NPR did a nice feature on Arctic melt which you can listen to on the NPR website. / Want to “experience life in the Arctic on iPad and iPad mini”? Check out the new app: An Interactive Voyage Through the Northwest Passage. / did a feature on a trip to the Norwegian Arctic which you can find on their website complete with photos of wolves, snowmobiles and the Northern Lights. / TV producer Kathryn Haydn-Hays visited Yellowknife in early April, and hopes to convince a cable network to pick up a series about Yellowknife Bay’s houseboat community. / The University of Alaska’s Museum of the North put out its FY2012 report, which you can find here. / Inhabitants of Murmansk have decided to erect a monument in honor of a local cat that allegedly journeyed 2,000 kilometers to return to its family after being lost in Moscow in the 1990s, says Barents Nova. / A profile in the Japan Times chronicles adventurer Tetsuhide Yamazaki, who says he saw the impacts of climate change first hand when he fell through sea ice during the winter of 2007. / Northern Journal did a feature (with photos) of Inuvik’s Muskrat Jamboree, held the weekend of April 5-8. / Moneysense Magazine rated Yellowknife the 25th best Canadian city to live in, while Whitehorse fell to 85th place after scoring twelfth in 2011 (CBC). / Olympic medalist Clara Hughes supports the Northwest Territories’ efforts to create a national park on Great Slave Lake (CBC). / Maribeth Murray was appointed as Director of the Arctic Institute of North America this week (University of Calgary). / Iqaluit Humane Society says it has too many dogs and too few responsible owners, causing problems for the shelter (NN).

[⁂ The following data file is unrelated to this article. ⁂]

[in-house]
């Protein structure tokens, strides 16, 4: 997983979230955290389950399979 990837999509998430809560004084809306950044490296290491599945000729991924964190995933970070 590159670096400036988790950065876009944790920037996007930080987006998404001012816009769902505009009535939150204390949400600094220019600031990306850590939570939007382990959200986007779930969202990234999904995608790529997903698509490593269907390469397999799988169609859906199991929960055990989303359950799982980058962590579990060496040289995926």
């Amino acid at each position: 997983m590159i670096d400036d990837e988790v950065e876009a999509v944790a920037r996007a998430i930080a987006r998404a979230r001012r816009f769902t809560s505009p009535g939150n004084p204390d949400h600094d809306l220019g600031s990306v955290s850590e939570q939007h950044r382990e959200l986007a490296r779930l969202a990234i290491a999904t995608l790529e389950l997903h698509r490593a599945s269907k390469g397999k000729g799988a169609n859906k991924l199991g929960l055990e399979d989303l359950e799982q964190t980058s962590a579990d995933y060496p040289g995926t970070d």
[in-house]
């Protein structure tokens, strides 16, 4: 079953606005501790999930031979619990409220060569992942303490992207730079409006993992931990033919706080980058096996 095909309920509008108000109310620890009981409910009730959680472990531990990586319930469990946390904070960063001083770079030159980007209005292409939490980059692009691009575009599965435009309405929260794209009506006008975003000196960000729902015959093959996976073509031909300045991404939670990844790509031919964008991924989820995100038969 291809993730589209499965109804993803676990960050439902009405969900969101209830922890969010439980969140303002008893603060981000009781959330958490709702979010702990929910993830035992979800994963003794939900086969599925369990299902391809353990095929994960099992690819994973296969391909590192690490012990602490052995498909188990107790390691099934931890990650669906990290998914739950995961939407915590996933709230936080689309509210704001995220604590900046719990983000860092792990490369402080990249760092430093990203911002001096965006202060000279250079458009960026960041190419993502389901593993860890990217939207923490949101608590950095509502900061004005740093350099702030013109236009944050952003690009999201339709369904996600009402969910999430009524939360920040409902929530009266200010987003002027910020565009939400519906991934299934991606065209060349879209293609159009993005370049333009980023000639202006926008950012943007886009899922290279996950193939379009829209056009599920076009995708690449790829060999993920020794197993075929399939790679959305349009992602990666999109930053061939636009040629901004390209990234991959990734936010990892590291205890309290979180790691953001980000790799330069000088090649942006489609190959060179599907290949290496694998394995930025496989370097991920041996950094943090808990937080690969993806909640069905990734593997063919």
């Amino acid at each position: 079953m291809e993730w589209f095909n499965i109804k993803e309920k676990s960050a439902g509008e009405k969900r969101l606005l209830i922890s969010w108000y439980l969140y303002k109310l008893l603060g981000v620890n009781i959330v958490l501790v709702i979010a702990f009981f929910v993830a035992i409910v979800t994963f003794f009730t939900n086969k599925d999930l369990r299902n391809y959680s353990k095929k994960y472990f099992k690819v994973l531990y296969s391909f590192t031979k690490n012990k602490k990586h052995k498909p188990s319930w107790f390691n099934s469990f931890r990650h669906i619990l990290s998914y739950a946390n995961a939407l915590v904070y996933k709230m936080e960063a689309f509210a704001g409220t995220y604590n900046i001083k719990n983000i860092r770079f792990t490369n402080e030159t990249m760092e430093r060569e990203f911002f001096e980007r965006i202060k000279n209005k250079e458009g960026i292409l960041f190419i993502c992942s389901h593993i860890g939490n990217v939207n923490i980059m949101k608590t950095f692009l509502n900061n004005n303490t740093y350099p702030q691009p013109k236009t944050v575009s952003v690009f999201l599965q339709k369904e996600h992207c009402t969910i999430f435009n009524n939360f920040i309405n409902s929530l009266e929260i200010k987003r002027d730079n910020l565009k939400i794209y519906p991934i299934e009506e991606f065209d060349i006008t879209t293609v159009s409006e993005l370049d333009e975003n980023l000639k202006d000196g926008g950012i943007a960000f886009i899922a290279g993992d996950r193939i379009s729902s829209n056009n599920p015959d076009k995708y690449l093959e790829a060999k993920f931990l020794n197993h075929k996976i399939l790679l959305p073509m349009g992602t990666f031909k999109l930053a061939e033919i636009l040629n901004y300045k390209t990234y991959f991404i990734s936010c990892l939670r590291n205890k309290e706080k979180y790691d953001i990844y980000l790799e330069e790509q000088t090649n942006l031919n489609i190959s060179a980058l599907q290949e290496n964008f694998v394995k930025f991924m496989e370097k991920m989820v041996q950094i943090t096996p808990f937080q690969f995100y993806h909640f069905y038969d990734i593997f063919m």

Abbreviation Key

Aboriginal Peoples Television Network (APTN)
Aftenbladet (AB)
Alaska Dispatch (AD)
Alaska Native News (ANN)
Anchorage Daily News (ADN)
Barents Nova (BN)
Barents Observer (BO)
Bristol Bay Times (BBT)
BusinessWeek (BW)
Canadian Mining Journal (CMJ)
Christian Science Monitor (CSM)
Eye on the Arctic (EOTA)
Fairbanks News Miner (FNM)
Financial Times (FT)
Globe and Mail (G&M)
Government of Canada (GOC)
Government of the Northwest Territories (GNWT)
Huffington Post (HP)
Johnson’s Russia List (JRL)
Indian Country Today Media Network (ICTMN)
Moscow Times (MT)
Natural Gas Europe (NGE)
Naval Today (NT)
New York Times (NYT)
Northern News Service Online (NNSO)
Northern Public Affairs (NPA)
Nunatsiaq News (NN)
Ottawa Citizen (OC)
Petroleum News (PN)
RIA Novosti (RIAN)
Russia Beyond the Headlines (RBTH)
Russia Today (RT)
Voice of Russia (VOR)
Wall Street Journal (WSJ)
Washington Post (WP)
Whitehorse Star (WS)
Winnipeg Free Press (WFP)